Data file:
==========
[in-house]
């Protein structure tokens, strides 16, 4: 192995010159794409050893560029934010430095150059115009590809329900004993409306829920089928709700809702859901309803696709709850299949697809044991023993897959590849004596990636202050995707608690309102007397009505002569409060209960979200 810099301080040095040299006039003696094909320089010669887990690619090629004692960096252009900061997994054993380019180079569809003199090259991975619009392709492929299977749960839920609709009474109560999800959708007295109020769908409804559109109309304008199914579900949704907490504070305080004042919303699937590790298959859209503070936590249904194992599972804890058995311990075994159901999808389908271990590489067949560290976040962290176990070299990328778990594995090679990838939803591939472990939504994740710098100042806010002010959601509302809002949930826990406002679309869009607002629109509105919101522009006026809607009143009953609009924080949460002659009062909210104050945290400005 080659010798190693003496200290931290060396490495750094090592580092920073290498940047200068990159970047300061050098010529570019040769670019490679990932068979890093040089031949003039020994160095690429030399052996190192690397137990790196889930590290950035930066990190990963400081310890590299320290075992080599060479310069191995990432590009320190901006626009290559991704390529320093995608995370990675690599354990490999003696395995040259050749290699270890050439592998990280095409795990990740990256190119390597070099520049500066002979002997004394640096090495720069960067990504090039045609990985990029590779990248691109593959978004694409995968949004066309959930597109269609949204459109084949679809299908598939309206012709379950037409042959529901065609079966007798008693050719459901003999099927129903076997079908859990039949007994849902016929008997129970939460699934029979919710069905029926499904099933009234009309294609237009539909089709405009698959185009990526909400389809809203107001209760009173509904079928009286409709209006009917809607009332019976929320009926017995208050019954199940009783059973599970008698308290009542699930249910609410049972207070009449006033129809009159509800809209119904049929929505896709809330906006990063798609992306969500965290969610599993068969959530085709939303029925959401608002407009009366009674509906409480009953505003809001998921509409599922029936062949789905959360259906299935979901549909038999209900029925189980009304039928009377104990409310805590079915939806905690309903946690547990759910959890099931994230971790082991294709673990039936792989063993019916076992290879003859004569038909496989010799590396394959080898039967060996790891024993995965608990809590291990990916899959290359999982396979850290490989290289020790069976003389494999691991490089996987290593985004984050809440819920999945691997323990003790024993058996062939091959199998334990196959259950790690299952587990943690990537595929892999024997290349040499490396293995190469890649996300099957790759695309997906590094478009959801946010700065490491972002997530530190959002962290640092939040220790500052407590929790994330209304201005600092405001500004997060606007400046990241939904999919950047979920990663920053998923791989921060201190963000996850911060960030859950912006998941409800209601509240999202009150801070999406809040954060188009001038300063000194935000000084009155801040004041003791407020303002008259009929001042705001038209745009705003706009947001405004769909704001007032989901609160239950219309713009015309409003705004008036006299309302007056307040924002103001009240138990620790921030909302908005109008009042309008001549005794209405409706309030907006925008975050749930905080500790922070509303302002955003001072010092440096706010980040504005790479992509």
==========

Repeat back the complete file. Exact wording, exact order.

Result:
[in-house]
């Protein structure tokens, strides 16, 4: 192995010159794409050893560029934010430095150059115009590809329900004993409306829920089928709700809702859901309803696709709850299949697809044991023993897959590849004596990636202050995707608690309102007397009505002569409060209960979200 810099301080040095040299006039003696094909320089010669887990690619090629004692960096252009900061997994054993380019180079569809003199090259991975619009392709492929299977749960839920609709009474109560999800959708007295109020769908409804559109109309304008199914579900949704907490504070305080004042919303699937590790298959859209503070936590249904194992599972804890058995311990075994159901999808389908271990590489067949560290976040962290176990070299990328778990594995090679990838939803591939472990939504994740710098100042806010002010959601509302809002949930826990406002679309869009607002629109509105919101522009006026809607009143009953609009924080949460002659009062909210104050945290400005 080659010798190693003496200290931290060396490495750094090592580092920073290498940047200068990159970047300061050098010529570019040769670019490679990932068979890093040089031949003039020994160095690429030399052996190192690397137990790196889930590290950035930066990190990963400081310890590299320290075992080599060479310069191995990432590009320190901006626009290559991704390529320093995608995370990675690599354990490999003696395995040259050749290699270890050439592998990280095409795990990740990256190119390597070099520049500066002979002997004394640096090495720069960067990504090039045609990985990029590779990248691109593959978004694409995968949004066309959930597109269609949204459109084949679809299908598939309206012709379950037409042959529901065609079966007798008693050719459901003999099927129903076997079908859990039949007994849902016929008997129970939460699934029979919710069905029926499904099933009234009309294609237009539909089709405009698959185009990526909400389809809203107001209760009173509904079928009286409709209006009917809607009332019976929320009926017995208050019954199940009783059973599970008698308290009542699930249910609410049972207070009449006033129809009159509800809209119904049929929505896709809330906006990063798609992306969500965290969610599993068969959530085709939303029925959401608002407009009366009674509906409480009953505003809001998921509409599922029936062949789905959360259906299935979901549909038999209900029925189980009304039928009377104990409310805590079915939806905690309903946690547990759910959890099931994230971790082991294709673990039936792989063993019916076992290879003859004569038909496989010799590396394959080898039967060996790891024993995965608990809590291990990916899959290359999982396979850290490989290289020790069976003389494999691991490089996987290593985004984050809440819920999945691997323990003790024993058996062939091959199998334990196959259950790690299952587990943690990537595929892999024997290349040499490396293995190469890649996300099957790759695309997906590094478009959801946010700065490491972002997530530190959002962290640092939040220790500052407590929790994330209304201005600092405001500004997060606007400046990241939904999919950047979920990663920053998923791989921060201190963000996850911060960030859950912006998941409800209601509240999202009150801070999406809040954060188009001038300063000194935000000084009155801040004041003791407020303002008259009929001042705001038209745009705003706009947001405004769909704001007032989901609160239950219309713009015309409003705004008036006299309302007056307040924002103001009240138990620790921030909302908005109008009042309008001549005794209405409706309030907006925008975050749930905080500790922070509303302002955003001072010092440096706010980040504005790479992509």